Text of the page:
ARDN Initiatives

Sustainable Housing Initiative (SHI)

Creating Rural Connections

Through Education

Sustainable Housing Initiative (SHI)

Due to a lack of resources and capacity, our rural communities are missing an integral part of the housing continuum. Rural Canada has a critical shortage of affordable housing options, but this issue has not received the same attention as it has in urban centres. Without affordable housing, many small communities cannot prevent homelessness or help people through the housing continuum. This negatively impacts the affected individuals, who may become chronic users of emergency shelters, or relocated to larger centres, removing them from their familiar environment and any support system they might have. If the homeless migrate to larger centres in search of services, they may discover they must be homeless for a year before they are entitled to access many services, meaning they can easily become victims or turn to crime in the interim. As well, this removal of people from the local rural population negatively impacts the community and its ability to grow. Finally, the lack of affordable housing negatively impacts other groups and individuals, such as business owners who offer lower wage jobs, seniors transitioning to supportive care, families, disenfranchised youth, and people with mental health issues and addictions.

The inventory of affordable housing in Canada’s rural communities must be increased. One of the primary barriers to creating affordable housing in rural communities is the lack of funding and capacity to plan and execute large-scale, long-term projects, and to create the partnerships necessary to ensure the project is cost-effective and sustainable. Small communities often do not have the resources and expertise to go through the lengthy and complex processes (including conducting research and securing funding) that are necessary to build a multi-unit housing project.

The ARDN has been collaborating with a number of rural communities and community-based organizations to develop strategic partnerships among stakeholders struggling to address the shortage of affordable housing. The ARDN has started a multi-stakeholder strategy to create more rural-based affordable housing with a goal to promote new partnerships across Canada, leverage existing resources, and allow rural communities to address a growing problem instead of downloading it to the urban centres.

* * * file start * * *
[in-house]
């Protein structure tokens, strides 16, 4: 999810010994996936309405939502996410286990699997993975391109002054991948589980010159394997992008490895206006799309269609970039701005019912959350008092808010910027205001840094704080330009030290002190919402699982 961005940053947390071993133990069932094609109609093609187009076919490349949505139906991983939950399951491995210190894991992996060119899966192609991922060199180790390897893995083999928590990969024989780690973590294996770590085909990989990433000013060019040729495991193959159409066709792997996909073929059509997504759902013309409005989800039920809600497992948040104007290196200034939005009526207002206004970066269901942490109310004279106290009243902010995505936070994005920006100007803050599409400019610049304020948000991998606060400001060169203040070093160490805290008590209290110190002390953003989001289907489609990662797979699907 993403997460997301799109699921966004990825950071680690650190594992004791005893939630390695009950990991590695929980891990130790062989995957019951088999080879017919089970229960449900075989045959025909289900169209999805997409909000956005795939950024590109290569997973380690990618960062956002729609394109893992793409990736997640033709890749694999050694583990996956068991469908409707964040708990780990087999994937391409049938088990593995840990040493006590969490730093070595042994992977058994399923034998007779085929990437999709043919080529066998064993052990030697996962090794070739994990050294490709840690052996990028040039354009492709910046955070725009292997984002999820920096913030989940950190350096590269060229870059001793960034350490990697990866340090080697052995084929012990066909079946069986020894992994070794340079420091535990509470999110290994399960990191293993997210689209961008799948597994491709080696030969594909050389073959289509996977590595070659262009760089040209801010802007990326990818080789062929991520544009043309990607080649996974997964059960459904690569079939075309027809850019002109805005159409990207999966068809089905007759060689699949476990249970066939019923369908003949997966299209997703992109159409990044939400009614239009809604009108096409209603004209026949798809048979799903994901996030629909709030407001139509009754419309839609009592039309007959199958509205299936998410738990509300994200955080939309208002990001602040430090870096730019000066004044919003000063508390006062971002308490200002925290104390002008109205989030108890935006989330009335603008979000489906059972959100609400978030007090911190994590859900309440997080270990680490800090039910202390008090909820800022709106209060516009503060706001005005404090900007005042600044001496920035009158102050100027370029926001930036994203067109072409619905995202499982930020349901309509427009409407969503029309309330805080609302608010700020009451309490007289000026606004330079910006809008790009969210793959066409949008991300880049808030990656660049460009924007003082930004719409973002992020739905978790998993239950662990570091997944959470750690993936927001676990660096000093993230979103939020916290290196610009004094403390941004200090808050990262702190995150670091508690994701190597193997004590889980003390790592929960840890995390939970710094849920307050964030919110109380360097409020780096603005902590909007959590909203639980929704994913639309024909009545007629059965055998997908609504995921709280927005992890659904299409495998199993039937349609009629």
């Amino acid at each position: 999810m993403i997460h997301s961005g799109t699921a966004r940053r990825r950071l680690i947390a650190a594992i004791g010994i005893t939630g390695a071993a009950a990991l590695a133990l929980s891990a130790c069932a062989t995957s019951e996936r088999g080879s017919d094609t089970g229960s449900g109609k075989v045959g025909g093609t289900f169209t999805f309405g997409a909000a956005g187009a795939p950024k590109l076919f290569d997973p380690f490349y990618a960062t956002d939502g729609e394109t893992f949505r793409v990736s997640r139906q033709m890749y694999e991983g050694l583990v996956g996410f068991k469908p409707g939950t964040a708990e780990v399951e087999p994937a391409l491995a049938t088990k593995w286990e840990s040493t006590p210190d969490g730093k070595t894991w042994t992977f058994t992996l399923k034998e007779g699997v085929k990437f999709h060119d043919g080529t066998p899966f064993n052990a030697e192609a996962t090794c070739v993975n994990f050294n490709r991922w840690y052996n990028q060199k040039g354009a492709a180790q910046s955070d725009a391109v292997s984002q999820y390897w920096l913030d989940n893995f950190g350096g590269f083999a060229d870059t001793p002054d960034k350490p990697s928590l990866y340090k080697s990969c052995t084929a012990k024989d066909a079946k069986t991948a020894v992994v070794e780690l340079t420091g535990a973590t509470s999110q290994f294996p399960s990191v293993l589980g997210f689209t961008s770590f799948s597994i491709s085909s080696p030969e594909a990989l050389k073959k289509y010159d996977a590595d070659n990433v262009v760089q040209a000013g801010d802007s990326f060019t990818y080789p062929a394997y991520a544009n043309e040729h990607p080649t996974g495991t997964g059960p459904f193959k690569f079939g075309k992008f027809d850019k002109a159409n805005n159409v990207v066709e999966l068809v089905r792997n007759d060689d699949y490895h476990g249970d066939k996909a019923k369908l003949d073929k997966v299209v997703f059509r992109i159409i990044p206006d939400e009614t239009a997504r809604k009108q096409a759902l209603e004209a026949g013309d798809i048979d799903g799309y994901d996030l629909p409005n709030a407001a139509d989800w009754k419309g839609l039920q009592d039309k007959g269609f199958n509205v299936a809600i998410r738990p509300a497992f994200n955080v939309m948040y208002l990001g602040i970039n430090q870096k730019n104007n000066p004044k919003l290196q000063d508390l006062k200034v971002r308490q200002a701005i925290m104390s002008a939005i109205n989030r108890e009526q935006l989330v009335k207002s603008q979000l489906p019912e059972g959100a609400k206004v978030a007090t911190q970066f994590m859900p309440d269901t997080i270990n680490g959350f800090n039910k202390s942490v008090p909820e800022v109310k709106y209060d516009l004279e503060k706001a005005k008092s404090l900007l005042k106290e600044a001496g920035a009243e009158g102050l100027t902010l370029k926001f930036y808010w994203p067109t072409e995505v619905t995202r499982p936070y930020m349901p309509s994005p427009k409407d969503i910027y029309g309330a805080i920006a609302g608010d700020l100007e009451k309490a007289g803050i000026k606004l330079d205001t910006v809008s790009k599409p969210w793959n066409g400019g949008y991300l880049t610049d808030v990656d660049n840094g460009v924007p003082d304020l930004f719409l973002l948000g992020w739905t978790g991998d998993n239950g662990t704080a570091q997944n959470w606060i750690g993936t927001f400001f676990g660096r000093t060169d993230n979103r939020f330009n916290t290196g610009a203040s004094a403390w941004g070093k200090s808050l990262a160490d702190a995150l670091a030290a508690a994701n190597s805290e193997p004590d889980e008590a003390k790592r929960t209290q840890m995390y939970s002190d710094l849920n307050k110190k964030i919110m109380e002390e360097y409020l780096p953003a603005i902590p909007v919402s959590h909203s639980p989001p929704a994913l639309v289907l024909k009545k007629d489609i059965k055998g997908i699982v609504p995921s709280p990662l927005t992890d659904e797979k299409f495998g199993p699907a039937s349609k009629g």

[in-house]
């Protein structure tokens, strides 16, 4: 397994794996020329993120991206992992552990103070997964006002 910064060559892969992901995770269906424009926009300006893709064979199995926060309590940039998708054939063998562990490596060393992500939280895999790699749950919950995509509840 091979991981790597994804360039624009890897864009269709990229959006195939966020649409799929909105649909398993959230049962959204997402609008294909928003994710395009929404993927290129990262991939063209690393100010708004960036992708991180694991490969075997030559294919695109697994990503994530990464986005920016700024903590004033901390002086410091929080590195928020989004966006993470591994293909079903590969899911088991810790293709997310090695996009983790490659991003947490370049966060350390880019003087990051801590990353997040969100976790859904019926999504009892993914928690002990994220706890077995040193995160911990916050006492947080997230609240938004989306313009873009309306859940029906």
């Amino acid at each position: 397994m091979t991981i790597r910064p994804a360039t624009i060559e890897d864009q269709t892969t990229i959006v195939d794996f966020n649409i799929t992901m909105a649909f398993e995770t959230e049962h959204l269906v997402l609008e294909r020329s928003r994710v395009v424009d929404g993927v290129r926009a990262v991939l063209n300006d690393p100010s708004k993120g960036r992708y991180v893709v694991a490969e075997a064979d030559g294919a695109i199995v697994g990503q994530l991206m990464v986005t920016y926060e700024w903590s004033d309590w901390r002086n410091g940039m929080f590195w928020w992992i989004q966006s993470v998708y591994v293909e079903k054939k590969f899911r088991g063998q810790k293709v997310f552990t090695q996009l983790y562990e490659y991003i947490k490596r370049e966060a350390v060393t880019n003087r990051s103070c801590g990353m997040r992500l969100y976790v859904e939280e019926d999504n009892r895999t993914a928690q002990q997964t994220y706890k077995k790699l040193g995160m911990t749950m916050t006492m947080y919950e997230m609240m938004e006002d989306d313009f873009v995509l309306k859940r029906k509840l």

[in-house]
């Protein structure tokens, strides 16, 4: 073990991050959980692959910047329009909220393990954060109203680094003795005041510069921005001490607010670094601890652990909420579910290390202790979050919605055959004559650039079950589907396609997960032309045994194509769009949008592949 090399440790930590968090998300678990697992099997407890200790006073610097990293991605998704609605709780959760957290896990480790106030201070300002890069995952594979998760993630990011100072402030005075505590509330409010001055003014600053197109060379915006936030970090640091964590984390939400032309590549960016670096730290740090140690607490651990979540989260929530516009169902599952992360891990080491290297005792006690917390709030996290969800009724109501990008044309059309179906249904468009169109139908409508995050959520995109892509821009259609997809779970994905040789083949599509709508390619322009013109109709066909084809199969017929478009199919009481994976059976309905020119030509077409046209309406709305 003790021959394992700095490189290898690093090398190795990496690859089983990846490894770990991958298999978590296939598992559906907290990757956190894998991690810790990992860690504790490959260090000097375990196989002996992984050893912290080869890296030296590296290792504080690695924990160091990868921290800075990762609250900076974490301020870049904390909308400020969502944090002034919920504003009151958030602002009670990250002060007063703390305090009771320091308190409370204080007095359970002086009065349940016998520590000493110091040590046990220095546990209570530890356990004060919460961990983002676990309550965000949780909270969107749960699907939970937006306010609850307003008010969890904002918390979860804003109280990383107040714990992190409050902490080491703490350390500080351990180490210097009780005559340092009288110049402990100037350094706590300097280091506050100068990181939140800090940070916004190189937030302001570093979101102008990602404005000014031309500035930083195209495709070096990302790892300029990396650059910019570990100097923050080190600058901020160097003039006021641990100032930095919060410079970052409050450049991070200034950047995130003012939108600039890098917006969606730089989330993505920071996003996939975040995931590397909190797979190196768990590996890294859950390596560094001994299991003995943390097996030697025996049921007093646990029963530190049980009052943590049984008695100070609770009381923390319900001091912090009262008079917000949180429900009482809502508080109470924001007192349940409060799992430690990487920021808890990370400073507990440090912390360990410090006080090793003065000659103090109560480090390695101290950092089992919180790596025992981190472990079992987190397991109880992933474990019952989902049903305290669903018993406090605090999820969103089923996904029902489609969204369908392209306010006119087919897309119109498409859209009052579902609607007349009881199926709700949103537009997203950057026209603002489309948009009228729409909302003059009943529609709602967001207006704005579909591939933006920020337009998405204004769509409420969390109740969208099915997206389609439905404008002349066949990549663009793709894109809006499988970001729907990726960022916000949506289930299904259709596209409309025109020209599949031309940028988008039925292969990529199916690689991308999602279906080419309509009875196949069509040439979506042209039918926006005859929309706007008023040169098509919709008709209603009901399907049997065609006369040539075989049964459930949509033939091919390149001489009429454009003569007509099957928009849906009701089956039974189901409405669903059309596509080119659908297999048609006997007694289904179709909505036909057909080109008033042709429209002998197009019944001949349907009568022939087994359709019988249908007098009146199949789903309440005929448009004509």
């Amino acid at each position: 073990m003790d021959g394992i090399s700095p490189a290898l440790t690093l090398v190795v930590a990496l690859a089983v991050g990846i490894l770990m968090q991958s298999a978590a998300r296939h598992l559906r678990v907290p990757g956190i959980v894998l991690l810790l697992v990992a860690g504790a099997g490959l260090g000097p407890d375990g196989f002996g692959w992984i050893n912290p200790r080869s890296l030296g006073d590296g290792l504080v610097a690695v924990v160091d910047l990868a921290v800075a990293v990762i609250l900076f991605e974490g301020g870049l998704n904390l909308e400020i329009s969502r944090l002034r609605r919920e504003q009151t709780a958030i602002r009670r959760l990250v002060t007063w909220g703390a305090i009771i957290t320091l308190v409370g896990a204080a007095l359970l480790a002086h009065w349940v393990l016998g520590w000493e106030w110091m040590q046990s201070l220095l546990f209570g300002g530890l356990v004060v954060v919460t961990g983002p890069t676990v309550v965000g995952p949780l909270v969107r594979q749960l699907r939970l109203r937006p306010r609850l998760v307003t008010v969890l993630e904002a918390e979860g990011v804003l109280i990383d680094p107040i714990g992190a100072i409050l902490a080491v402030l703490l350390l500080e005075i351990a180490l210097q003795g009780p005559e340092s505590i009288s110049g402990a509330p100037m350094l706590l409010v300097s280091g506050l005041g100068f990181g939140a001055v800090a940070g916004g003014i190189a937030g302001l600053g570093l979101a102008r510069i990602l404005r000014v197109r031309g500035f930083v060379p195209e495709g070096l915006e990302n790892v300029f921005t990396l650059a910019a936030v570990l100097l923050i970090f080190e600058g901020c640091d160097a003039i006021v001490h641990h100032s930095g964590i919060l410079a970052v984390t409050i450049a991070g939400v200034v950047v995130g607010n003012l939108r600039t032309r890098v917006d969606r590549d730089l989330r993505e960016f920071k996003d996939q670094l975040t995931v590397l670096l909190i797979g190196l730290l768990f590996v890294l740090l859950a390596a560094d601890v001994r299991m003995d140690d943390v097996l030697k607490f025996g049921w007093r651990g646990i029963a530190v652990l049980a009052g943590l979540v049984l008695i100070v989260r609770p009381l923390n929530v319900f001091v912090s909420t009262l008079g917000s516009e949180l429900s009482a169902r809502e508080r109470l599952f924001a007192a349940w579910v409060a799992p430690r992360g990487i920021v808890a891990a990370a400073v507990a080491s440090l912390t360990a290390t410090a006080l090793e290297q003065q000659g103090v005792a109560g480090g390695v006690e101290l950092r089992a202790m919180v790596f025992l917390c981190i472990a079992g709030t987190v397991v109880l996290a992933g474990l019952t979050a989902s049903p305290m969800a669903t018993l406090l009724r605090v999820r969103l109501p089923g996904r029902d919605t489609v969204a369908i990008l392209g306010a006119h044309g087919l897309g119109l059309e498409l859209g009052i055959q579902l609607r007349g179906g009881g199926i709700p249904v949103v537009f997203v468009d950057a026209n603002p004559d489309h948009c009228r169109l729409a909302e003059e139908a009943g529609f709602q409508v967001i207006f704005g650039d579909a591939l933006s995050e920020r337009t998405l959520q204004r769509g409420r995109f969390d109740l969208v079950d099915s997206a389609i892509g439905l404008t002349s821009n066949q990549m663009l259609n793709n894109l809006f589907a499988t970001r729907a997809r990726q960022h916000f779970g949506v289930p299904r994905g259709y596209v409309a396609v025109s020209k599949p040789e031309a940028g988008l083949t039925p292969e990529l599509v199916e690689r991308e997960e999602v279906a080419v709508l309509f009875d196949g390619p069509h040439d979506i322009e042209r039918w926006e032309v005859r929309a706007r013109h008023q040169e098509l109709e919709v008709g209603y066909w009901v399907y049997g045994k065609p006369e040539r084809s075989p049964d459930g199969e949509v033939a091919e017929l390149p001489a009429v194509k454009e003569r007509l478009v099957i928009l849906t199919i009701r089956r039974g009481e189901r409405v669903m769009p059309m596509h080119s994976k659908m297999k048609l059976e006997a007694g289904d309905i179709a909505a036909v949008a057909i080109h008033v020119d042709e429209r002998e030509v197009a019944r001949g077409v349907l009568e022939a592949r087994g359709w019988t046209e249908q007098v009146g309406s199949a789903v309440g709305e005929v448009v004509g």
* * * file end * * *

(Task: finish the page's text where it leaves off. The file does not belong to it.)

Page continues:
This project will help rural communities build different types of affordable housing. The keys to accomplishing this are to: 1) build capacity by facilitating access to information and resources, and 2) cut costs by sourcing lower-priced services and by having communities work together on shared aspects of their projects.

The demonstration projects will act as a case study that will be the basis for ARDN’s step-by-step guide to build, manage, and operate affordable housing projects. The ARDN will work with each stakeholder to implement this framework, monitor progress, assist with challenges, collect data and report on outcomes. The ultimate outcome of this project will create and test a sustainable model for building and operating affordable housing that does not rely on long-term government support.

Each project will:

  • Support and serve mixed groups that are in any stage of the housing continuum
  • Reduce operational costs by making buildings net zero
  • Reduce operational costs by promoting healthy living through healthy building design utilizing a research-based approach incorporating the principles of psychology of aesthetics
  • Up to 18% reduction in construction costs for 8 communities
  • Up to 12% reduction in construction costs for future communities that adopt tool kit best practices

The ARDN has been working with stakeholders and industry partners, and is developing a framework that will act as a step-by-step path to build, manage, and operate affordable housing projects. The project framework will include templates for creating and conducting an analysis of need and demand to identify the need for affordable housing in the community, an analysis of financial viability, a business plan, and a generic schematic design for building modular-style buildings that could be easily adapted for completing a proforma and permitting. The ARDN will work with each stakeholder to implement this framework, monitor progress, assist with challenges, collect data and report on outcomes.

Additionally, this project will strive to enhance and standardize data collection. For example, homelessness-related data collection in rural Canada, and especially in rural Alberta, is inconsistent and inadequate. While some organizations use the Homeless Individual and Families Information System (HIFIS), this data collection is limited to emergency shelter use, and there are a variety of other data collection programs used between organizations. Our project will ensure useful data collection techniques are standardized and implemented, by requiring participants to gather and share facility use information in a consistent and uniform manner. Standardized data collection processes, techniques and templates will be created and used by all participants. Stakeholders will share information and models of effective practices, in order to improve approaches. Stakeholders will also be directly linked to the expertise of Alberta’s post-secondary sector, for further assistance on data collection, research methods, expertise and opportunities. While initial work will only involve the original stakeholders, once verified, all the information on best practices and the resulting tools will be shared and made available to any community that wishes to use them.

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